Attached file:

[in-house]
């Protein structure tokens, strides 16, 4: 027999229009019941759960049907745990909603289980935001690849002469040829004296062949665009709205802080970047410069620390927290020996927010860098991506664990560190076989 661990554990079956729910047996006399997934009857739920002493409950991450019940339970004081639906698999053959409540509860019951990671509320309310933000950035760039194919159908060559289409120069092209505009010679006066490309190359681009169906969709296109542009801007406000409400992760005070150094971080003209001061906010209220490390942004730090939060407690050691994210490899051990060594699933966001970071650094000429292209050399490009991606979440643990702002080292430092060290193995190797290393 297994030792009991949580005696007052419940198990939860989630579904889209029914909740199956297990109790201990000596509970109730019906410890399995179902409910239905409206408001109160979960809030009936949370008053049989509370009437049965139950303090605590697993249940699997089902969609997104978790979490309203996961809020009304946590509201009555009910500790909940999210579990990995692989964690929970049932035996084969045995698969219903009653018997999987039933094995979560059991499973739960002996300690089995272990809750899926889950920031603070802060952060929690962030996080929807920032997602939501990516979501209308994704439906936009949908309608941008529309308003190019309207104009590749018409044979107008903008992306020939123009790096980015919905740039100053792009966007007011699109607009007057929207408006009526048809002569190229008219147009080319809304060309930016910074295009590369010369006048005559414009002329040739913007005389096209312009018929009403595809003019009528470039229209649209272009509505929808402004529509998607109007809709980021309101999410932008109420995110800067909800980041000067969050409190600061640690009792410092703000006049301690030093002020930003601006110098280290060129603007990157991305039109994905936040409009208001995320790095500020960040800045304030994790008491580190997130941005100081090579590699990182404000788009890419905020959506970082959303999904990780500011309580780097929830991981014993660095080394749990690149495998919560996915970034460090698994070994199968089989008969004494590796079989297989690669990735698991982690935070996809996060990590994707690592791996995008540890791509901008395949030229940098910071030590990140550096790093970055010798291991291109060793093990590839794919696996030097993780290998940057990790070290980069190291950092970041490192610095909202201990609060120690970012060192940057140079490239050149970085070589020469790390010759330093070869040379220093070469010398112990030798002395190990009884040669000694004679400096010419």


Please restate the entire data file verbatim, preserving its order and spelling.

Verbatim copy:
[in-house]
């Protein structure tokens, strides 16, 4: 027999229009019941759960049907745990909603289980935001690849002469040829004296062949665009709205802080970047410069620390927290020996927010860098991506664990560190076989 661990554990079956729910047996006399997934009857739920002493409950991450019940339970004081639906698999053959409540509860019951990671509320309310933000950035760039194919159908060559289409120069092209505009010679006066490309190359681009169906969709296109542009801007406000409400992760005070150094971080003209001061906010209220490390942004730090939060407690050691994210490899051990060594699933966001970071650094000429292209050399490009991606979440643990702002080292430092060290193995190797290393 297994030792009991949580005696007052419940198990939860989630579904889209029914909740199956297990109790201990000596509970109730019906410890399995179902409910239905409206408001109160979960809030009936949370008053049989509370009437049965139950303090605590697993249940699997089902969609997104978790979490309203996961809020009304946590509201009555009910500790909940999210579990990995692989964690929970049932035996084969045995698969219903009653018997999987039933094995979560059991499973739960002996300690089995272990809750899926889950920031603070802060952060929690962030996080929807920032997602939501990516979501209308994704439906936009949908309608941008529309308003190019309207104009590749018409044979107008903008992306020939123009790096980015919905740039100053792009966007007011699109607009007057929207408006009526048809002569190229008219147009080319809304060309930016910074295009590369010369006048005559414009002329040739913007005389096209312009018929009403595809003019009528470039229209649209272009509505929808402004529509998607109007809709980021309101999410932008109420995110800067909800980041000067969050409190600061640690009792410092703000006049301690030093002020930003601006110098280290060129603007990157991305039109994905936040409009208001995320790095500020960040800045304030994790008491580190997130941005100081090579590699990182404000788009890419905020959506970082959303999904990780500011309580780097929830991981014993660095080394749990690149495998919560996915970034460090698994070994199968089989008969004494590796079989297989690669990735698991982690935070996809996060990590994707690592791996995008540890791509901008395949030229940098910071030590990140550096790093970055010798291991291109060793093990590839794919696996030097993780290998940057990790070290980069190291950092970041490192610095909202201990609060120690970012060192940057140079490239050149970085070589020469790390010759330093070869040379220093070469010398112990030798002395190990009884040669000694004679400096010419």